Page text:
The play itself is pretty faithfully adapted from the film by Lee Hall, based on the screenplay by Stoppard and Marc Norman. Shakespeare seems stuck in a rut. He can’t seem to get moving on a new play he’s writing titled Romeo and Ethel, the Pirate’s Daughter. Then, enter Viola. A fan of Shakespeare’s who wins him over first in disguise as an actor named Thomas Kent, then as herself at a ball where she is being betrothed to Lord Wessex, a sneering, down-on-his-luck aristocrat. Soon, Shakespeare’s company finds that their play is improving immensely as the playwright finds himself, well, in love.

If all of this sounds downright Shakespearean, that’s part of the fun. Remember, Shakespeare created a cinematic universe before there was cinema. One would think this company has been preparing to produce this play since their inception, considering they just came off a wildly successful run of The Complete Works of William Shakespeare (Abridged) and just last season turned Twelfth Night on its head in the very best way.

For those of you who don’t know a thing about Shakespeare, don’t worry — there’s still plenty for you to enjoy.

It should be noted that season openers are usually the hardest shows to program. How do you begin a year in a way that welcomes new audiences and pleases those who’ve been following you all along?

In this case, Burbage has chosen a show that exemplifies one of the things they excel at — creating an ensemble.

With a cast of nearly 20, every single actor in the show is working together like a finely oiled machine. If I didn’t know better, I would think they’d been performing this play for years.

Leading the pack are Dillon Medina, one of the finest actors in the state, getting a chance to carry a play and making it look effortless. His Shakespeare travels from tortured to triumphant and hits all the right notes along the way. His relationship with Viola is enchanting and lovely to watch. Alison Russo makes Viola more than just an ingenue.  She’s a fiery leading lady with a point of view all her own. Her more vulnerable moments are heartbreaking and haunting. The final scene of R&J between her and Medina has a moment in it so gutsy I wish they would just stage the whole thing so I can see how Church would direct the rest of it as well.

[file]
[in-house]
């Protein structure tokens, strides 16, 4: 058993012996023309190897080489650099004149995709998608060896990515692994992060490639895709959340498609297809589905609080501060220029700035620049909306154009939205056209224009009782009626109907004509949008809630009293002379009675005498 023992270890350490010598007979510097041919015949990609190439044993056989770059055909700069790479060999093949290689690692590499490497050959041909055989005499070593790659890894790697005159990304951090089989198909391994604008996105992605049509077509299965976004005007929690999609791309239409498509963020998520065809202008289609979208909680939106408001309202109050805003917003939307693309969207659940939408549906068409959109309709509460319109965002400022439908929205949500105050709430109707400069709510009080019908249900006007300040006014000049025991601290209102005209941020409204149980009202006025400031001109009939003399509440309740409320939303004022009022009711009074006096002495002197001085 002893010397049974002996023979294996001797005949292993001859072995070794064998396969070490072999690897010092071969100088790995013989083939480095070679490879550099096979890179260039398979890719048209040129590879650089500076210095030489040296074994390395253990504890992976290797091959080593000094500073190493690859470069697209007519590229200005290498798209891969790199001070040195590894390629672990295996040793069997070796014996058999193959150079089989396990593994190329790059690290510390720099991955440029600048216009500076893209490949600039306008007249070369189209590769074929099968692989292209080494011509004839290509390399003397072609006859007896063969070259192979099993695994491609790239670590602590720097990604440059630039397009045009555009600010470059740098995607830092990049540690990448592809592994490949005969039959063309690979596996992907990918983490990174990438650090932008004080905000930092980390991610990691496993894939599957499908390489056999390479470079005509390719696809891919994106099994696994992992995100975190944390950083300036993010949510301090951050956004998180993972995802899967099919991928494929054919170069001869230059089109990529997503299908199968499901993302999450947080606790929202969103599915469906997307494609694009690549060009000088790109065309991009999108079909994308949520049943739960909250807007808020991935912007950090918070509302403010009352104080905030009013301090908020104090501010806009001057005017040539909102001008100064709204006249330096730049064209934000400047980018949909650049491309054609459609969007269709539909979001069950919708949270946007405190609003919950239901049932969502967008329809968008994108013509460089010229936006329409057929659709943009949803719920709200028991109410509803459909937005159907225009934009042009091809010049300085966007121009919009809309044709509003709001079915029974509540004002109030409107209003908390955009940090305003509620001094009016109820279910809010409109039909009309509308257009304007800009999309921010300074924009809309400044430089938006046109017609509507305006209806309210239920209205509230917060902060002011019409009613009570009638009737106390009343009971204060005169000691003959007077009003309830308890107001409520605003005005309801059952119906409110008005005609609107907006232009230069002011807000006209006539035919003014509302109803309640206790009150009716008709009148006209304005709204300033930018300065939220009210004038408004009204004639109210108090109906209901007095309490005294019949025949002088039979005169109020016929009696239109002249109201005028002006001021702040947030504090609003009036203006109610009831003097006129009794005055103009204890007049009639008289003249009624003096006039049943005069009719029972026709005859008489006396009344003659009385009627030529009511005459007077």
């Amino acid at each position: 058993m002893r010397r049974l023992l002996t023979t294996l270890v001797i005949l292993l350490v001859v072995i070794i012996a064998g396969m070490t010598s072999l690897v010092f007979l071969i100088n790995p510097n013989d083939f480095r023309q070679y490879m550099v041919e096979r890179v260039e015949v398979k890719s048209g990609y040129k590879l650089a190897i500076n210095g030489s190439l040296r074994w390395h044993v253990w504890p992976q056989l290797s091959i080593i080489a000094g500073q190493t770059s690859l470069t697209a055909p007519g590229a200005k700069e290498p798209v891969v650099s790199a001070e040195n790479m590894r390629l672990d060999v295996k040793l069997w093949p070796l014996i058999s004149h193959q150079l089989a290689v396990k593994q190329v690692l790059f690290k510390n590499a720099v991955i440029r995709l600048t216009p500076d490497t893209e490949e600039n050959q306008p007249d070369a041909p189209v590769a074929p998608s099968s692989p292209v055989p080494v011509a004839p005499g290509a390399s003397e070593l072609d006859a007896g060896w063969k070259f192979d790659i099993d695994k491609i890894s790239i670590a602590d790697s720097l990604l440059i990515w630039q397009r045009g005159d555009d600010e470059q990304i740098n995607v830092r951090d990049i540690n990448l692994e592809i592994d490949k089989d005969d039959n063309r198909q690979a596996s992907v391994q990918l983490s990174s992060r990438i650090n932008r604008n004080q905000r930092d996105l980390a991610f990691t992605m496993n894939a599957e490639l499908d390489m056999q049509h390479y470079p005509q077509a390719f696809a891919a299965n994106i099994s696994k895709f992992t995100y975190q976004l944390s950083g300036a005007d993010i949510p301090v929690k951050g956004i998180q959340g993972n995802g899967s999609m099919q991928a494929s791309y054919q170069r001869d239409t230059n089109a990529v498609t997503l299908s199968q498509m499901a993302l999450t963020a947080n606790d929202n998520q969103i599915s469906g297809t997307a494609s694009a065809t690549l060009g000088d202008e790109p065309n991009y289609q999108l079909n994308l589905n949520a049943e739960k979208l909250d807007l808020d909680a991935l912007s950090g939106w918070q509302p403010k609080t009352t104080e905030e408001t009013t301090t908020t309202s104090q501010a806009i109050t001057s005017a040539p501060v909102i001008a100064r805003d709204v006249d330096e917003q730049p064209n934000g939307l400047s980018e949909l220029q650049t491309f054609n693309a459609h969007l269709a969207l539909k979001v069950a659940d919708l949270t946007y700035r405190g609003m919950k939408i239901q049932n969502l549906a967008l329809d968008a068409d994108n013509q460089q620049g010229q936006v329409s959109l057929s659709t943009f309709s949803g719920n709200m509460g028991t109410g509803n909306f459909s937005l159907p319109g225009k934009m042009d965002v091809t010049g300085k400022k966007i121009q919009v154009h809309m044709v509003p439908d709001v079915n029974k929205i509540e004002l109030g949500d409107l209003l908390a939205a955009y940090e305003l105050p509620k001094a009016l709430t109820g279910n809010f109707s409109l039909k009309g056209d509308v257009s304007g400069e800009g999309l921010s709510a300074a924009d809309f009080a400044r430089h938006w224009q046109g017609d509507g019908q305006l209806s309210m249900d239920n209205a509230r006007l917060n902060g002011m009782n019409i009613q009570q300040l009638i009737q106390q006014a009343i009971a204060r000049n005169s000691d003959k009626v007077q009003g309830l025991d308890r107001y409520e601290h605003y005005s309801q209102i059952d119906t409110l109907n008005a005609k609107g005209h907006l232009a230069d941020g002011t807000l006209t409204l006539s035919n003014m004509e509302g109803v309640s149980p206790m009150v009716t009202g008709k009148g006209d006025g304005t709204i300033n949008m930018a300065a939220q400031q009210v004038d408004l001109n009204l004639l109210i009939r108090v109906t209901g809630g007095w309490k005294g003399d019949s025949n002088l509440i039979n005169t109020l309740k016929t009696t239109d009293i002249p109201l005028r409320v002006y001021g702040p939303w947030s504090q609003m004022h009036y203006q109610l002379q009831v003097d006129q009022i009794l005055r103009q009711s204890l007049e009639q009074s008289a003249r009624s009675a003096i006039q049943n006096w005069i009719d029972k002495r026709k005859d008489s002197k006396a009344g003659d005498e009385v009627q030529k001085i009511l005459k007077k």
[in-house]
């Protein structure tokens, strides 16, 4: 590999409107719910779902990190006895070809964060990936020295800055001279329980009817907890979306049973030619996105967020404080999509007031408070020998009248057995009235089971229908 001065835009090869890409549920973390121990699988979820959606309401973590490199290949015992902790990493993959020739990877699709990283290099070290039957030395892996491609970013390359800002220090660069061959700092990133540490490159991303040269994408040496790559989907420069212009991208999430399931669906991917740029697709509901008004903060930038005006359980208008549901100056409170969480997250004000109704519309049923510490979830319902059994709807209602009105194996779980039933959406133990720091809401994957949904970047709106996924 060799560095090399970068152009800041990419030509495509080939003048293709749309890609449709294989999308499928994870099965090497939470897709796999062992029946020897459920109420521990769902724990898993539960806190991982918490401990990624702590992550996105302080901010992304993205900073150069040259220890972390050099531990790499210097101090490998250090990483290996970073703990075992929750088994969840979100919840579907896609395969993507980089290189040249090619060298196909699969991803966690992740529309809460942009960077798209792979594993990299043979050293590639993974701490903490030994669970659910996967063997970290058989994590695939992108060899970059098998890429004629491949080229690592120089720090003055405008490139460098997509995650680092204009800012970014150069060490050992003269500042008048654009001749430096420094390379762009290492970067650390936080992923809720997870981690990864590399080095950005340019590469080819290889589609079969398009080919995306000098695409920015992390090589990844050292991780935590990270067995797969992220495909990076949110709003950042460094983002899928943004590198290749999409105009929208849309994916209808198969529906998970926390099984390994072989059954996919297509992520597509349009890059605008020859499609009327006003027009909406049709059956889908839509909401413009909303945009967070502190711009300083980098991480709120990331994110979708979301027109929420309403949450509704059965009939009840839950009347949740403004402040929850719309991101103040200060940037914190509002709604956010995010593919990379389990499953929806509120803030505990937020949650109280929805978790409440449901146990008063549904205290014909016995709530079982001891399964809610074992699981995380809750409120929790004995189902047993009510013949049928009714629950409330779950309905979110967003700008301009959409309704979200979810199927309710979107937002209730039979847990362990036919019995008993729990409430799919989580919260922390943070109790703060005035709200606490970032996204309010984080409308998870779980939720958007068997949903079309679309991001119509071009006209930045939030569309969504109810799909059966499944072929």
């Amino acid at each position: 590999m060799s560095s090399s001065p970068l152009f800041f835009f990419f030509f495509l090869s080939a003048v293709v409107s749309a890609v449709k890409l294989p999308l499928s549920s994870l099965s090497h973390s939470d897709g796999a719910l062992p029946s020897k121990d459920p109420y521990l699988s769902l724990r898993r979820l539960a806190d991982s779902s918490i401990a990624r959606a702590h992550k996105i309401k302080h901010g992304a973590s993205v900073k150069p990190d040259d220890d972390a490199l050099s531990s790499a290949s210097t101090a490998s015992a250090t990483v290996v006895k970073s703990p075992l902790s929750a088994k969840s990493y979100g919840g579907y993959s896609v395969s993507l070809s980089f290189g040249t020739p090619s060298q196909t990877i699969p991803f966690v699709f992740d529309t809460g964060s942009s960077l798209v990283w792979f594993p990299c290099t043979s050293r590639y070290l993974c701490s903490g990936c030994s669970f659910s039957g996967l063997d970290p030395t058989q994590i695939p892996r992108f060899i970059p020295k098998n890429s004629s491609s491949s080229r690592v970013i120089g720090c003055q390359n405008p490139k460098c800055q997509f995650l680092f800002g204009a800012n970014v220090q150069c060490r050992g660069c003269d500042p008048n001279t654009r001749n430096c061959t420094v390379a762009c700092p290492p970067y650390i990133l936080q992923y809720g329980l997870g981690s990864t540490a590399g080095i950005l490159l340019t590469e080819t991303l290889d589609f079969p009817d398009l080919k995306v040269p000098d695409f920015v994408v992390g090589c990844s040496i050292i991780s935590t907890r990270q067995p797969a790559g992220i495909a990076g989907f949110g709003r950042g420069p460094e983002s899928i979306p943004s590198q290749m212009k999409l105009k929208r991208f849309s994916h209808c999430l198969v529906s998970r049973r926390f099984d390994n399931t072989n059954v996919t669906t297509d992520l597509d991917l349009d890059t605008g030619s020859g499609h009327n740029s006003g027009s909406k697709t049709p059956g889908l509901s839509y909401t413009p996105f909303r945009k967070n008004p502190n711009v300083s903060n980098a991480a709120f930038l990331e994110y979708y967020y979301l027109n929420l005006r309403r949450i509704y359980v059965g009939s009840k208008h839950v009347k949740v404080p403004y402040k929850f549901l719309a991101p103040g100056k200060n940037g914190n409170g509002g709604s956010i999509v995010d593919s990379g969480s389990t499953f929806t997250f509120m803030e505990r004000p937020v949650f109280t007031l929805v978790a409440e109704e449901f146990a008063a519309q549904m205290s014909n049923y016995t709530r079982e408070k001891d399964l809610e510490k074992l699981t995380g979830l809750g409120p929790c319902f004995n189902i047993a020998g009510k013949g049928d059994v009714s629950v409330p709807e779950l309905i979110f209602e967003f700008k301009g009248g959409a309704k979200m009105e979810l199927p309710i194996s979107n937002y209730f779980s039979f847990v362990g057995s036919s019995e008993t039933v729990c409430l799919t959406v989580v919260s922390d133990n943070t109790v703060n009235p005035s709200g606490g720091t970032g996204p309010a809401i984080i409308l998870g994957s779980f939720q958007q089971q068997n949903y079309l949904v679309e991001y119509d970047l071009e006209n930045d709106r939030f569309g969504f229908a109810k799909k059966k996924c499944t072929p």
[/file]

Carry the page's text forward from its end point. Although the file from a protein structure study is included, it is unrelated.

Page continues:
Speaking of Church, he turns in a small but smashing performance as Marlowe. The Cyrano-inspired scene between him, Medina and Russo was a pleasure to watch. He and Medina have acted onstage together many times now, and it’s evident. They have a familiarity with each other that helps solidify the relationship between these two friends and competitors.

With each production, Burbage seems to up its technical game, and this show is no different. The costumes — designed by Church, Jessica Winward and Morgan Clark, and coordinated by Clark — are worthy of their own ovation. Winward also does a spectacular job with the lighting. The challenge with a play like this is that it still harkens back to a film’s way of presenting a story, which involves short scenes that travel around a room and back-and-forth between locations. Winward’s lighting design helps direct your attention where it needs to go, and between the design and director, the show flows seamlessly from scene to scene. The set design by Trevor Elliot is straightforward and stunning, as always. Elliot’s merging of function and form is what makes his work such a standout.

This would be the part of the review where I say that there are too many other actors in the show to mention and then list one or two, but to hell with that, I’m going to mention all of them, because they deserve it. In no particular order: Rae Mancini is a fierce and fabulous Queen Elizabeth. Andrew Stigler has a truly touching arc as the finance behind Shakespeare’s play, only to fall in love with the magic of theater. James Lucey makes for a sinister Lord Wessex, but you can also sense the desperation he’s experiencing as a man who has only one hope of having a future.  His scenes with Russo are precise and on-point.